View From Exit 24
We must pull together to end split speeds

Woody Chambers
General vice president, OOIDA

Once again, for the fourth year since I have been lobbying the Illinois General Assembly, legislation has been introduced to eliminate the split speed limit. Last year it was HB1186 sponsored by Rep. Dan Reitz, D-Sparta, and this year SB2374 sponsored by Sen. George Shadid, D-Pekin. We congratulate both of these legislators for their clear thinking and common sense in regard to the safe and efficient movement of all traffic in and through the state of Illinois.

Last year, HB1186 passed both houses with apparently veto-proof majorities. However, Gov. Rod Blagojevich — no friend of trucking in Illinois or anyone running an IRP plate, including Illinois — did indeed veto the bill. The House attempt to overturn his veto failed by two votes.

For our more than 3,200 OOIDA members residing, and I hope voting, in Illinois, here are the names of your representatives blowing in the political wind and changing their votes from yes on HB1186 to no on the override attempt: Reps. Patricia Bailey, D-Chicago; Mark Beaubien Jr., R-Wauconda; Marlow Colvin, D-Chicago; Monique Davis, D-Chicago; Steve Davis, D-East Alton; Mary Flowers, D-Chicago; Jack Franks, D-Woodstock; Charles Jefferson, D-Rockford; Lou Lang, D-Skokie; Michael McAuliffe, R-Chicago, Jack McGuire, D-Joliet; Larry McKeon, D-Chicago; Robert Molaro, D-Chicago; Robert Rita, D-Crestwood; Kathleen Ryg, D-Vernon Hills; George Scully Jr., D-Chicago Heights; and Eddie Washington, D-Waukegan.

Even more disappointing, in my opinion, are those representatives without the guts to vote their convictions one way or the other for fear of losing the support of constituents on either side of the issue. The following either abstained or didn’t show up for the override attempt: Reps. Edward Acevedo, D-Chicago; Ralph Capparelli, D-Chicago; Linda Chapa LaVia, D-Aurora; Annazette Collins, D-Chicago (excused absence); Calvin Giles, D-Chicago; Jay Hoffman, D-Collinsville; Randall Hultgren, R-Wheaton (excused absence); Sidney Mathias, R-Arlington Heights; Charles Morrow III, D-Chicago; John Philip Novak, D-Kankakee; and Angelo Saviano, R-River Grove.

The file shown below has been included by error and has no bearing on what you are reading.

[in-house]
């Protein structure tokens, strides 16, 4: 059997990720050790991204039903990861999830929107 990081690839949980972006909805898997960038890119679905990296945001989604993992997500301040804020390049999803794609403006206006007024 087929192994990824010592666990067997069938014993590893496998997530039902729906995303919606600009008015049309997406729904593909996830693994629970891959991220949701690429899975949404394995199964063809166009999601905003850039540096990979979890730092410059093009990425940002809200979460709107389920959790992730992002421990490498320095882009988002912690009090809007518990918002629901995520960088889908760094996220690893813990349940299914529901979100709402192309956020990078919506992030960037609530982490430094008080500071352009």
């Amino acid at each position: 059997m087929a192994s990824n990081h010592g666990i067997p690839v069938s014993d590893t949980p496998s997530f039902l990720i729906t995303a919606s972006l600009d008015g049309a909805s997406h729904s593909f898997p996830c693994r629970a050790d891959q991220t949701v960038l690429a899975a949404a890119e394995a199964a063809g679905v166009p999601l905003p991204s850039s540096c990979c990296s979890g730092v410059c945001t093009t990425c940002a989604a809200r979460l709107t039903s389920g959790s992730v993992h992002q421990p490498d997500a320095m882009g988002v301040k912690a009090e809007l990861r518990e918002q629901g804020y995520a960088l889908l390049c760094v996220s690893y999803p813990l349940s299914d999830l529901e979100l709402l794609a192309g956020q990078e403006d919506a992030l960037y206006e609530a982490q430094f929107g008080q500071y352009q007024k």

Last, but certainly not least, the speaker of the House, Rep. Madigan, D-Chicago, voted no. This is really no surprise since Mr. Madigan and his Chicago Democrats have always opposed uniform speed limits in Illinois even though urban areas, including Chicago, are unaffected by any change on rural interstates. It would be my guess that these urban legislators — who include most of the no votes or abstainers on the veto override — and Gov. Blagojevich himself believe the promotion of “Big Truck Hysteria” is a vote getter.

If any of you Illinois members are represented by the lawmakers listed above, I encourage you to call or write them voicing your displeasure with their no vote or failure to vote to override the veto on last year’s HB1186. Encourage them to support this year’s version. As of press time SB2374 had already passed the Senate and had been forwarded to the House for consideration. In fact, every Illinois voter should contact his or her representatives and encourage them to support SB2374. For contact information, call OOIDA’s Membership Department at 1-800-444-5791.

Unfortunately, “Big Truck Hysteria” is being promoted every day by some members of our own trucking community. For you chowder heads out there who are unhappy with uniform speed limits and would like to see a return to split speeds, here is the program. Continue to run 5, 10 or 15 miles per hour over the limit no matter what it is, tailgate petrified four-wheelers in the hammer lane, weave from lane to lane and pass on the right if it is the quickest way to get around. I myself am sometimes petrified by the driving habits of more than a few steering wheel holders I see out here on a daily basis. When the motoring public is involved, a call to their legislators is almost a sure thing. Keep it up, and we can have split speeds, lane restrictions and even “truck-only” toll roads.

If, on the other hand, you are interested in the safe, uniform and efficient movement of traffic, simply drive the designated truck speed in split states. I alone have backed up traffic for miles between Chicago and St. Louis, Chicago and Detroit, Las Vegas and LA to name a few, just by driving the split speed limit for trucks. If more of you would do this, the same motoring public in split states would deluge their legislators with calls to fix the problem. For that matter, the legislators themselves would be the first to support uniform speed limits.

Can you imagine those Chicago Democrats driving to Springfield at 50 or 55 miles per hour rather than their usual 80 or 85? Changes would be made.